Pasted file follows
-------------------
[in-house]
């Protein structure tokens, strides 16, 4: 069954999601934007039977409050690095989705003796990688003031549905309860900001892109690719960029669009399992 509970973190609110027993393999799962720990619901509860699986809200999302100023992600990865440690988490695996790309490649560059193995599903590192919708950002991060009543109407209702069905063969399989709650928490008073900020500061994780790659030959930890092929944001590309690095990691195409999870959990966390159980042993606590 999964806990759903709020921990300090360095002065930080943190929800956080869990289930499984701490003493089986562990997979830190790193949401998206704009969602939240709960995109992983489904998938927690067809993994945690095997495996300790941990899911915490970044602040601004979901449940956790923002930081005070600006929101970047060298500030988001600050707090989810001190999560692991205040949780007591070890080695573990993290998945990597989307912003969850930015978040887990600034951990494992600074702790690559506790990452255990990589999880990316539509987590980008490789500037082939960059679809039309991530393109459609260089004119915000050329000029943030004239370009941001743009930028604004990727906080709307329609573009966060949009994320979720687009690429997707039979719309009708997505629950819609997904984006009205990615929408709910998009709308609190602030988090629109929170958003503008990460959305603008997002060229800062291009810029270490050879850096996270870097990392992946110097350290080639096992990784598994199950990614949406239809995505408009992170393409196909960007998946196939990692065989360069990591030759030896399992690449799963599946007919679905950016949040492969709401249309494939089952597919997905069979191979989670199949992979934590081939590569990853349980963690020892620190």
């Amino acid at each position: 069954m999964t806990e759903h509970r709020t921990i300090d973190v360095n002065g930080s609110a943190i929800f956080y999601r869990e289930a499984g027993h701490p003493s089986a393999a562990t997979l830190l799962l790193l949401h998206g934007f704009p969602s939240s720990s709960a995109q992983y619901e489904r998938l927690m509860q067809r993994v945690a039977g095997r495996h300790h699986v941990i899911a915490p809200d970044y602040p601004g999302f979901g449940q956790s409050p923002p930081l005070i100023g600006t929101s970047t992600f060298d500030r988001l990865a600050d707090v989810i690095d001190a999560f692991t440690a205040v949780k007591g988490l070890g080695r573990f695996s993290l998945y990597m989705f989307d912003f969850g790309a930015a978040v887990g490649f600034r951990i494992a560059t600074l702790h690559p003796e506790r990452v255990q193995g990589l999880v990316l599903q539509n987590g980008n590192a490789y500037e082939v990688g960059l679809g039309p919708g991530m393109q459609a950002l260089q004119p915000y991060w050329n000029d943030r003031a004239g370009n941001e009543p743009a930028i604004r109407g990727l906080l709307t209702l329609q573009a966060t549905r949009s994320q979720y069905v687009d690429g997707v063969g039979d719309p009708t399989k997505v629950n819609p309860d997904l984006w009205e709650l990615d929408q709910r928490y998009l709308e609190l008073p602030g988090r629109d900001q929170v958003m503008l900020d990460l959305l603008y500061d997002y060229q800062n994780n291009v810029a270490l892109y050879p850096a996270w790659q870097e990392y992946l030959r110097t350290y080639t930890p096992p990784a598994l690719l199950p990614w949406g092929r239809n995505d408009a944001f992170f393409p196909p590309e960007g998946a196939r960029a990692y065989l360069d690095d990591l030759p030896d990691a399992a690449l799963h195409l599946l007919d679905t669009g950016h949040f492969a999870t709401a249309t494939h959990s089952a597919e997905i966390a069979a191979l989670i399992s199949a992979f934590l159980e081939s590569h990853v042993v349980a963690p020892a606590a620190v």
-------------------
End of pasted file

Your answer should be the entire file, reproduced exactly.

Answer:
[in-house]
């Protein structure tokens, strides 16, 4: 069954999601934007039977409050690095989705003796990688003031549905309860900001892109690719960029669009399992 509970973190609110027993393999799962720990619901509860699986809200999302100023992600990865440690988490695996790309490649560059193995599903590192919708950002991060009543109407209702069905063969399989709650928490008073900020500061994780790659030959930890092929944001590309690095990691195409999870959990966390159980042993606590 999964806990759903709020921990300090360095002065930080943190929800956080869990289930499984701490003493089986562990997979830190790193949401998206704009969602939240709960995109992983489904998938927690067809993994945690095997495996300790941990899911915490970044602040601004979901449940956790923002930081005070600006929101970047060298500030988001600050707090989810001190999560692991205040949780007591070890080695573990993290998945990597989307912003969850930015978040887990600034951990494992600074702790690559506790990452255990990589999880990316539509987590980008490789500037082939960059679809039309991530393109459609260089004119915000050329000029943030004239370009941001743009930028604004990727906080709307329609573009966060949009994320979720687009690429997707039979719309009708997505629950819609997904984006009205990615929408709910998009709308609190602030988090629109929170958003503008990460959305603008997002060229800062291009810029270490050879850096996270870097990392992946110097350290080639096992990784598994199950990614949406239809995505408009992170393409196909960007998946196939990692065989360069990591030759030896399992690449799963599946007919679905950016949040492969709401249309494939089952597919997905069979191979989670199949992979934590081939590569990853349980963690020892620190």
């Amino acid at each position: 069954m999964t806990e759903h509970r709020t921990i300090d973190v360095n002065g930080s609110a943190i929800f956080y999601r869990e289930a499984g027993h701490p003493s089986a393999a562990t997979l830190l799962l790193l949401h998206g934007f704009p969602s939240s720990s709960a995109q992983y619901e489904r998938l927690m509860q067809r993994v945690a039977g095997r495996h300790h699986v941990i899911a915490p809200d970044y602040p601004g999302f979901g449940q956790s409050p923002p930081l005070i100023g600006t929101s970047t992600f060298d500030r988001l990865a600050d707090v989810i690095d001190a999560f692991t440690a205040v949780k007591g988490l070890g080695r573990f695996s993290l998945y990597m989705f989307d912003f969850g790309a930015a978040v887990g490649f600034r951990i494992a560059t600074l702790h690559p003796e506790r990452v255990q193995g990589l999880v990316l599903q539509n987590g980008n590192a490789y500037e082939v990688g960059l679809g039309p919708g991530m393109q459609a950002l260089q004119p915000y991060w050329n000029d943030r003031a004239g370009n941001e009543p743009a930028i604004r109407g990727l906080l709307t209702l329609q573009a966060t549905r949009s994320q979720y069905v687009d690429g997707v063969g039979d719309p009708t399989k997505v629950n819609p309860d997904l984006w009205e709650l990615d929408q709910r928490y998009l709308e609190l008073p602030g988090r629109d900001q929170v958003m503008l900020d990460l959305l603008y500061d997002y060229q800062n994780n291009v810029a270490l892109y050879p850096a996270w790659q870097e990392y992946l030959r110097t350290y080639t930890p096992p990784a598994l690719l199950p990614w949406g092929r239809n995505d408009a944001f992170f393409p196909p590309e960007g998946a196939r960029a990692y065989l360069d690095d990591l030759p030896d990691a399992a690449l799963h195409l599946l007919d679905t669009g950016h949040f492969a999870t709401a249309t494939h959990s089952a597919e997905i966390a069979a191979l989670i399992s199949a992979f934590l159980e081939s590569h990853v042993v349980a963690p020892a606590a620190v």